WALES CENTER, N.Y. — The protection of the land we live on is often taken for granted. Modern societies are far too often guilty of treating land as a commodity, worth only what monetary value we affix to it. But the inherent worth of land goes far beyond that.
That's why groups like the Western New York Land Conservancy (WNYLC) are so important. The conservancy has been acquiring and protecting land in our region for three decades.
One of their most recent projects is to purchase Mossy Point in Wales, a property that had been owned by a local family since the 1920s. WNYLC has owned an adjacent property, the Kenneglenn Nature Preserve, for almost 20 years.
"It's really a great opportunity for us to put together the pieces, and when we protect Mossy Point, that's 222 acres," said WNYLC Deputy Director Jajean Rose-Burney. "But the combined tract of forest is 1,100 acres, protected on more than two sides of Hunter's Creek, on both sides of Hunter's Creek."
Mossy Point on the surface is a striking expanse of land.
"The wildlife is incredible," said Rose-Burney. "You know you have Great Horned Owls and Barred Owls nesting in the forest, you have old growth forest on top of the ridge. I mean, this is forest that's never been cut, massive oaks, massive hemlocks, it's really incredible."
Rose-Burney added, "The bird life, the migratory birds, we have birds that come up from South America in the spring, they nest in the creek here, the Louisiana Waterthrush does."
Beneath its surface, Mossy Point takes on even more importance, something Rose-Burney says is critical to all Western New York.
"This tract of land is part of a headwater forest of the Niagara River, so everything that happens here ends up in the Niagara River," he said. "As a protected forest, this place cleans the water, it reduces flooding, provides wildlife habitat."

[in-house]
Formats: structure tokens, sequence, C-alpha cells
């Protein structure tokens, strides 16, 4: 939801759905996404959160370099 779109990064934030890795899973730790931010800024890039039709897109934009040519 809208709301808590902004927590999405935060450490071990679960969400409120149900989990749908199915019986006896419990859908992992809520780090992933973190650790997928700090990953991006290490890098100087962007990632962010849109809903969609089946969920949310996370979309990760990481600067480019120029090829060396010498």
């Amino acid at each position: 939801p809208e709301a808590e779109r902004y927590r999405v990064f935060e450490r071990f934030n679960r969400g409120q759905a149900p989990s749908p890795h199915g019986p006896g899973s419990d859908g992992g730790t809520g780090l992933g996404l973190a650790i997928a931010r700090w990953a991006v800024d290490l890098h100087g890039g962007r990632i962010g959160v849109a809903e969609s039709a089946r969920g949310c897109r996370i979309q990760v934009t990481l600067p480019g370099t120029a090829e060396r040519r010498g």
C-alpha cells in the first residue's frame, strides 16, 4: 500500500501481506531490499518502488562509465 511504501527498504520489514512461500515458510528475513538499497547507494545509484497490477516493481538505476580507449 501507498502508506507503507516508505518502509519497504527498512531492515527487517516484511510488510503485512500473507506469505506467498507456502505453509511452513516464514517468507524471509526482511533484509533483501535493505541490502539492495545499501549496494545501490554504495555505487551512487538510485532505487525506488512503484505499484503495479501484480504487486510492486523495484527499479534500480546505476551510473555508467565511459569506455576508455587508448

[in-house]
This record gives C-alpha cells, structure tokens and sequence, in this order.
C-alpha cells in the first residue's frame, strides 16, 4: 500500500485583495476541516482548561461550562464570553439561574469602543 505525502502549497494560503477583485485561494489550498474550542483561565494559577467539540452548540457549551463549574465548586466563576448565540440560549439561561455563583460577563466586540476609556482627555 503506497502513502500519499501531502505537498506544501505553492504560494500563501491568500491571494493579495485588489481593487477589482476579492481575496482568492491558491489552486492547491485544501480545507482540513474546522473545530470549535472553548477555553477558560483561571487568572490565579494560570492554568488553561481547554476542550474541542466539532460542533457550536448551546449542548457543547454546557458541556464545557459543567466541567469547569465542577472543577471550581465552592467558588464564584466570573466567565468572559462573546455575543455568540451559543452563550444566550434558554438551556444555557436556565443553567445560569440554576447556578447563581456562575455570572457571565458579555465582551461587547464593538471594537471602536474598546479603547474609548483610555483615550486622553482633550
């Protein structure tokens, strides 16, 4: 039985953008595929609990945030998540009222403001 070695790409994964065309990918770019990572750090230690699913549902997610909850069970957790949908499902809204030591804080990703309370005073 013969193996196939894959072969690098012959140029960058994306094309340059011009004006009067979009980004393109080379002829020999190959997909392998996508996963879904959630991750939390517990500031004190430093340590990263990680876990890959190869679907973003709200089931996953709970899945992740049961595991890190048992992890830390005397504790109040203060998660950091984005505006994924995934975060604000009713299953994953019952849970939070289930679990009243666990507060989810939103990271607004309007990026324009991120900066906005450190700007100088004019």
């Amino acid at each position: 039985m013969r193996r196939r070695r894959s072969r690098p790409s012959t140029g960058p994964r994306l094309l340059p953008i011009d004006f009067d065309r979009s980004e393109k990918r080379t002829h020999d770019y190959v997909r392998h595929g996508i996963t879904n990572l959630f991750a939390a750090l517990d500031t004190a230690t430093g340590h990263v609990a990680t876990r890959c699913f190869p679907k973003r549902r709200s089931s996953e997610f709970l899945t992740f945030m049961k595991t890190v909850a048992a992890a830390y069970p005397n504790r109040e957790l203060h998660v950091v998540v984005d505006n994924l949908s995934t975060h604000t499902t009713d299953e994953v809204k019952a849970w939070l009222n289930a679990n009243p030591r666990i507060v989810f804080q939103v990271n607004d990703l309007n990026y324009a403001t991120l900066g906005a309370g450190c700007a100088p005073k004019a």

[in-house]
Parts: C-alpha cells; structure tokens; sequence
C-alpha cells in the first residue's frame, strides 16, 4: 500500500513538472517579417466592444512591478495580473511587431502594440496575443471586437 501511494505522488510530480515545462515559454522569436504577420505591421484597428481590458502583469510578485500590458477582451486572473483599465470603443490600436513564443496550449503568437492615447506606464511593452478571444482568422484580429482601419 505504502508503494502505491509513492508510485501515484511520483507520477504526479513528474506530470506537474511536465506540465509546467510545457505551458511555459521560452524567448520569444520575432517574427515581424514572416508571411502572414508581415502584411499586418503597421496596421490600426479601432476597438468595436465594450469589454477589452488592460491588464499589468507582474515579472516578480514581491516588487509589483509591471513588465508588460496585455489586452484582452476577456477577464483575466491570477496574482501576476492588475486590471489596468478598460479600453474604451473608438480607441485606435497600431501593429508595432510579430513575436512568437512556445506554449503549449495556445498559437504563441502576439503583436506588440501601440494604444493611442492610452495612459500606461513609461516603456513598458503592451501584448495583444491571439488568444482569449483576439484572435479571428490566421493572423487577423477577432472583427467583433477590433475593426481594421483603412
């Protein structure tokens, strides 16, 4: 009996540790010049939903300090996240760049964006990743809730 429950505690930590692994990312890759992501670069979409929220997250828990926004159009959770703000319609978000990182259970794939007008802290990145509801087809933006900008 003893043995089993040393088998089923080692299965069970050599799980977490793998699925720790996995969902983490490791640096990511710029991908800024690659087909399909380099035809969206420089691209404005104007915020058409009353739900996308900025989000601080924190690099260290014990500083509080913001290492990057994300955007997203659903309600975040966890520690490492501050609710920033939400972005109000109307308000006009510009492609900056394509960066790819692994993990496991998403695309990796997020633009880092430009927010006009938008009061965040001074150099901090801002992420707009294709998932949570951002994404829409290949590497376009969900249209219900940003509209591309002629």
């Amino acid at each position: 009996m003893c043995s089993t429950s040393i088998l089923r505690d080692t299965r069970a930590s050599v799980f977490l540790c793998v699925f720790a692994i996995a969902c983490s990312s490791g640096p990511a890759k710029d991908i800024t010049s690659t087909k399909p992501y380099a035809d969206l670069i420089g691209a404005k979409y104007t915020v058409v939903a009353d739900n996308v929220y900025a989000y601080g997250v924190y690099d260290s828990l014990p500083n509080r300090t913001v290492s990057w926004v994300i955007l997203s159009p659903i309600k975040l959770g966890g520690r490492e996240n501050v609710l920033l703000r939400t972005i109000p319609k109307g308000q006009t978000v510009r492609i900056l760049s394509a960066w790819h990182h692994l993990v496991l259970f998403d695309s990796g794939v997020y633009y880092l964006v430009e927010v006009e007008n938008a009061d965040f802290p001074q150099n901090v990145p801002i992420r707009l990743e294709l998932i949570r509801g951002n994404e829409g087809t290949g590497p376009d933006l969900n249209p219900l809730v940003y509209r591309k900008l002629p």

That means that not protecting it could have dire consequences.
"It could be logged, it could be developed, and what that means is you're going to have more sedimentation, more erosion," Rose-Burney said. "It's going to hurt water quality, even flooding in places like West Seneca and South Buffalo will get worse, so everything that happens here impacts everyone that lives downstream."
The land conservancy is in need of some last minute help from the community that has done so much to support them in the past.
The deputy director says that they have until the end of the year to raise $1.6 million to purchase Mossy Point.
"We've raised almost $1 million already. Some big grants, a lot of individual donors, that's what we need," Rose-Burney said. "Over the next three, four months, we need individual donors to sort of step up and champion this place and save it."
If it's not protected, it may be lost to the community forever.
"At the very least, you won't be able to come here as the public, as the community, because it's going to be private. And so it really is threatened, and the time frame is real. We have until the end of the year to raise the money, to protect it, to buy it, or risk losing it."
For information on how you can help their efforts, visit the WNYLC website here.
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